Character design - Part 2
17 Oct | 2:00 pm

In Character design - Part 1 we talked about the types of characters in Vagrus, focusing especially on Companions and their roles in the game. Now it's time to move onto the topic of what exactly goes into the graphic design phase of these characters.

Art Style and Animation

First and foremost, a few considerations on the choice of art style. Vagrus is a 2D game and character art leans distinctly towards a comic book representation but on the serious, more realistic, and darker side instead of a cartoonish approach. The reason for this choice is manifold and the primary one was that we liked it and it matches the setting. It is also relatively easy to handle and iterate, which is important when you have so many characters and enemies as we do. Bazsó helped with the initial choice of character art style and we also found Szonja who wanted to work with such a design so it was a match made in heaven.

Then there's the choice of the animation style. The use of parallax movements and effects instead of detailed animation for combat skills lives its renaissance now thanks to hit games like Darkest Dungeon. We love the way it looks and also meshes well with the more comic book look of the characters, so the choice was a no-brainer. With the right timing and effects it looks visceral, which fits the setting better, too. The exception is the idle phase of characters, which will be slightly animated to avoid a still-image-like rigidity.

So with all the design choices behind us, let's see how we approach character visual design at Lost Pilgrims.


It all starts with a call for a character art asset to go with a character design established sufficiently by the designers. Because of the vast amount of lore for the world, there's already a good idea of how the character and its combat skills should look and feel. The briefing also includes background information on the character, about its intended role, and appearance.

Cultural Influences, Materials, and Mutants

People in the Riven Realms partially take after real world cultures more often than not. What makes it extra interesting is that since this is a post-apocalyptic world, we often have to start out with choosing one historical influence for the times before the cataclysm and then modify and blend that reference into another one that's more appropriate for the current times. You can see an example with the Sadirar, who were once similar to the ancient Greek civilization of real life Earth but were forced to live in endless deserts later. Their features may still resemble that old look but now as desert dwellers, their traditional apparel shifted to a more tribal-looking one. Of course, cultural influences are usually set for a roster of characters from the same background before working on them, and very rarely on a character by character basis.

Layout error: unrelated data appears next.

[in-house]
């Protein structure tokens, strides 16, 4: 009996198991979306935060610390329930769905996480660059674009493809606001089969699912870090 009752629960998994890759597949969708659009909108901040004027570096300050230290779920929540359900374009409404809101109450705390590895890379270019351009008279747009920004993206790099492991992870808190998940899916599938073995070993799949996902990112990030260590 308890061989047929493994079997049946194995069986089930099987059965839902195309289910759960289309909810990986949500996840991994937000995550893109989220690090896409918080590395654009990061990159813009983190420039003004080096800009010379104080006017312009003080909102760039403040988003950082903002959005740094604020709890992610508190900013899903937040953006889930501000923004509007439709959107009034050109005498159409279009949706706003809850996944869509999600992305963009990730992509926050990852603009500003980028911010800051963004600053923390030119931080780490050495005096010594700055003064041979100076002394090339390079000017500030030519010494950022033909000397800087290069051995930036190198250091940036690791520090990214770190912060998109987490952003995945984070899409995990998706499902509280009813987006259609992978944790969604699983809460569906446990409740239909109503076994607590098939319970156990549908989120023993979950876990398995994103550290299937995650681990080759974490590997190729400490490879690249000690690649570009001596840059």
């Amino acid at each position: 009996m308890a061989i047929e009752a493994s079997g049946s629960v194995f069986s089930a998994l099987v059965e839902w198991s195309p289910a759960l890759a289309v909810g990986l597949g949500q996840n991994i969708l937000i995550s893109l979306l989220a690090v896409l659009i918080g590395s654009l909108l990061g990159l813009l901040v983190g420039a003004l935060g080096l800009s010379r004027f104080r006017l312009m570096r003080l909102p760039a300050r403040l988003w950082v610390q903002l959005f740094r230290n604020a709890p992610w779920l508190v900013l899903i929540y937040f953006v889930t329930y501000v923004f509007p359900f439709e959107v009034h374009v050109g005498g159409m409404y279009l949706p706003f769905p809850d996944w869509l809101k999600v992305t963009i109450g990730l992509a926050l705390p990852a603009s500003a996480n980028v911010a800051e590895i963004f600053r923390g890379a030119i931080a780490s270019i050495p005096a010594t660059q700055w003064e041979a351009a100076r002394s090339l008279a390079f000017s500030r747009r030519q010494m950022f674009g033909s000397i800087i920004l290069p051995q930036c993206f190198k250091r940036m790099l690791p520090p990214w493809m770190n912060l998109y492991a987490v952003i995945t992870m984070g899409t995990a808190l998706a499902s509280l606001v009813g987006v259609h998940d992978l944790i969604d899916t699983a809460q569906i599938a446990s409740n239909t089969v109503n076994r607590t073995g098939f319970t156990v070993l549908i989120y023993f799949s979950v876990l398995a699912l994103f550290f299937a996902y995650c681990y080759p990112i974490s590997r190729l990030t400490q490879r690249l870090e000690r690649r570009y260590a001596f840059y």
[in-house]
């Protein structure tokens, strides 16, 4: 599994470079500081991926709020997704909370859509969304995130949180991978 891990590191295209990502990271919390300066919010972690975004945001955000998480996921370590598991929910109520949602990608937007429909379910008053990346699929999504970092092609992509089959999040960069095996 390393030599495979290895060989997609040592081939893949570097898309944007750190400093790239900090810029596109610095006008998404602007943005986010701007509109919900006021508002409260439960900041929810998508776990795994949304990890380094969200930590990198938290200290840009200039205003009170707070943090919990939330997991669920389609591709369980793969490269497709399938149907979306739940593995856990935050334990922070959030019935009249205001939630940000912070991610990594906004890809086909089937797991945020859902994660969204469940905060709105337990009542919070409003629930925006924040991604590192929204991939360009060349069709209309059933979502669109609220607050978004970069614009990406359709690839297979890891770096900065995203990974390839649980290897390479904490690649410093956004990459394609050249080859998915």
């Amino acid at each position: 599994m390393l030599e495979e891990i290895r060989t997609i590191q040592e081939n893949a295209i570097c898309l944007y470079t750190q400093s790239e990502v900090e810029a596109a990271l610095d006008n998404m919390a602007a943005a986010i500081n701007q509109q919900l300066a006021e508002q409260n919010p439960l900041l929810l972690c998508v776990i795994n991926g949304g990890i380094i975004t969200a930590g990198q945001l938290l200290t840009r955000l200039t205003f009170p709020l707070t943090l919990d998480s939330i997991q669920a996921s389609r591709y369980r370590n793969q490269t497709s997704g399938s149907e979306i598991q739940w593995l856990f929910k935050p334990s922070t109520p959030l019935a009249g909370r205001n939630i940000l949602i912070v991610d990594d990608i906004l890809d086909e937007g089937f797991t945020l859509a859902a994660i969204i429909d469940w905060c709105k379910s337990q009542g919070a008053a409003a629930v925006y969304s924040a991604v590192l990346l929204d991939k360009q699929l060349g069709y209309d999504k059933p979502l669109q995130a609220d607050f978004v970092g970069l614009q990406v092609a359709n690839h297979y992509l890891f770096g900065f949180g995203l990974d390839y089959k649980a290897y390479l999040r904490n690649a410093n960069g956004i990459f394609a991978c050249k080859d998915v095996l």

We have strict rules on what type of materials are available in each region and in general as well (it's a metal-starved world, after all). We have to consider each environment from different perspectives. What kind of animals live there that people can harvest to produce armor? What resources and materials are available for crafting tools? While people of the Ashlands have huge snails roaming their lands, the shells of which they can integrate into their armor, the Sharduk would use the hides from their fallen giant lizard mounts to create clothing.

Since many beings were mutated or were mixed with other creatures, for example, the half-draconic Dragonkin or the Tainted, we often design fairly weird-looking characters that match the overall dark fantasy design.


For the most important characters and for distinct cultures, the next step is the creation of the moodboard with all the above in mind. Szonja gathers images and creates sketches that will serve as a basis for the look and feel of the characters or culture, and some of it will be incorporated into the character designs.

In the next part of Character Design, we'll talk about the steps and techniques involved in drawing the characters and placing them into the game. Be sure to check that out, too!

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